There will be one night when you stay up writing your novel in hopes of creating a best-seller to save you from your 9-5, and there will be one morning where you wake before the alarm and brave Monday with a can-do fierceness that does not question your current career.
There will be dreamy hours spent counting the miles and minutes between cities on digital (possibly fold out) maps, and the same amount of time will be spent in the corner of yours or someone else’s couch with a glass of wine thinking, This is such a great life I have right here.
Sometimes you will miss your long lost loves and other days you will bid them good riddance and laugh at how you could have ever wound up together, and some days you will feel both emotions in the span of morning-to-night. Other days, none of this steps foot into your mind.
On possessing youth: in the beginning of this decade it goes unquestioned, in the middle it is a question unnecessarily asked–you are still young but sense the approach of a certain age–and at the end it is only youth compared to those born before you. None of this is good or bad; your age is what you make of it as much as you can, and the rest is a set of societal norms that you don’t have time to change. Bow down before them; let them roll over your back in the way of diving under an ocean wave, coming up on the other side to find it much calmer the further out you get.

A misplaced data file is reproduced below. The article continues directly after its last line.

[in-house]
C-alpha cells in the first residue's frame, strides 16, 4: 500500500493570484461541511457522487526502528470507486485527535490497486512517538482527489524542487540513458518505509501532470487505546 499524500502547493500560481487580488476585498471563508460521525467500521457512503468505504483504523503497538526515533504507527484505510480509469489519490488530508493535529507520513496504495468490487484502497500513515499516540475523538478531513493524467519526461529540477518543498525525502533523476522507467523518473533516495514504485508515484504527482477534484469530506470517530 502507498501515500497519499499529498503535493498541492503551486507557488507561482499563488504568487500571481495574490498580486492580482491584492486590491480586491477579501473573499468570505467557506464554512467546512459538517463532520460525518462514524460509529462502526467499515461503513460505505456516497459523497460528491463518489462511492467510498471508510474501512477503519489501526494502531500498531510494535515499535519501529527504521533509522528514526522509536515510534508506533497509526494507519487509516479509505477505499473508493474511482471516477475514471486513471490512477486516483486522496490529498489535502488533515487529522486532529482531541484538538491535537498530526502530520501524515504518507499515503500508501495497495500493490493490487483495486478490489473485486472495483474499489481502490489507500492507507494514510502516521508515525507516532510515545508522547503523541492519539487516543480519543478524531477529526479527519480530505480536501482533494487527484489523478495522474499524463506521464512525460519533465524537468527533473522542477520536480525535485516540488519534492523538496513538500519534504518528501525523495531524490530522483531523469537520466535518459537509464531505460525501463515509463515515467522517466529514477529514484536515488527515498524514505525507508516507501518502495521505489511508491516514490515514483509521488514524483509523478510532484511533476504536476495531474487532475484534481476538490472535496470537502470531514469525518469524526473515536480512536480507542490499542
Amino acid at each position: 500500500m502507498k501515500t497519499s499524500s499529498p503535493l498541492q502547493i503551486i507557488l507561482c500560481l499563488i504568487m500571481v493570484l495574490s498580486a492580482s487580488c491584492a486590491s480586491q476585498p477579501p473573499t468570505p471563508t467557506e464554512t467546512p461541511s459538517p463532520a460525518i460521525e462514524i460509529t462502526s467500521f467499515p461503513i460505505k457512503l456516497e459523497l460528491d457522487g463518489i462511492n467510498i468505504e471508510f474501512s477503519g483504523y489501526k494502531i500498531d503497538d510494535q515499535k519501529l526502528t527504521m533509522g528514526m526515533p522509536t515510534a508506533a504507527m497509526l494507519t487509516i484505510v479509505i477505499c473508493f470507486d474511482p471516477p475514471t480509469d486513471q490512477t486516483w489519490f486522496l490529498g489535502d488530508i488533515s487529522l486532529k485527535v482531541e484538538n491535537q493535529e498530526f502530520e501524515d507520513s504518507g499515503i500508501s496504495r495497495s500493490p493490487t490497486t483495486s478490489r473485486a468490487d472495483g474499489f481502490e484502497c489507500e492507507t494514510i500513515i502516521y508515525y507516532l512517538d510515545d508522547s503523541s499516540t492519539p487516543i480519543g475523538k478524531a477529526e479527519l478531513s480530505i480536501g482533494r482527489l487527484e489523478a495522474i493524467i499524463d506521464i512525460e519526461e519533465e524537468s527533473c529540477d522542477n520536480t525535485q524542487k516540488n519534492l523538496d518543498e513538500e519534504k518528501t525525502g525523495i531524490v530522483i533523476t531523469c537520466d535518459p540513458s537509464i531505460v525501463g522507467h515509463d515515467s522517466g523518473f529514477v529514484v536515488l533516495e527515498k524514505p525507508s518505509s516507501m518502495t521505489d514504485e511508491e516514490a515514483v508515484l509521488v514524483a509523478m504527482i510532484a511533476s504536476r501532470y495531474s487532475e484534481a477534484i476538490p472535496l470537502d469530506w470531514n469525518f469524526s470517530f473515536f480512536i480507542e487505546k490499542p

You will know yourself. And then you will change and not know, adapt, set your course, and change again. This is like sailing after moving islands. The winds will do their work on your vessel; keep tight hold of your sails and maneuver to avoid the storms as best you can. Brave the storms you must face. A crew member or two, not usually more than three, is useful in inclement weather.
Stay careful not to label changing your mind and quitting one path to pursue another avenue as “giving up” nor “failure.” Unavoidable failure is not the same as controlled failure if we have done what we can, and keep in mind that our best now is not what our best will be in 1, 5 and 10 years.
To retrospectively judge our younger selves is a disservice (unless you mean to learn from it, but it is important only to dwell long enough to learn and not dwell for the sake of regret). We have been naive and ignorant, but these are not sins we controlled nor will we ever completely master. We do our best with what we know at the time. We share similar mistakes just as we share this human experience, and this is a history that alone and together we can forgive and, more importantly, embrace and celebrate.
(first written August 14, 2014)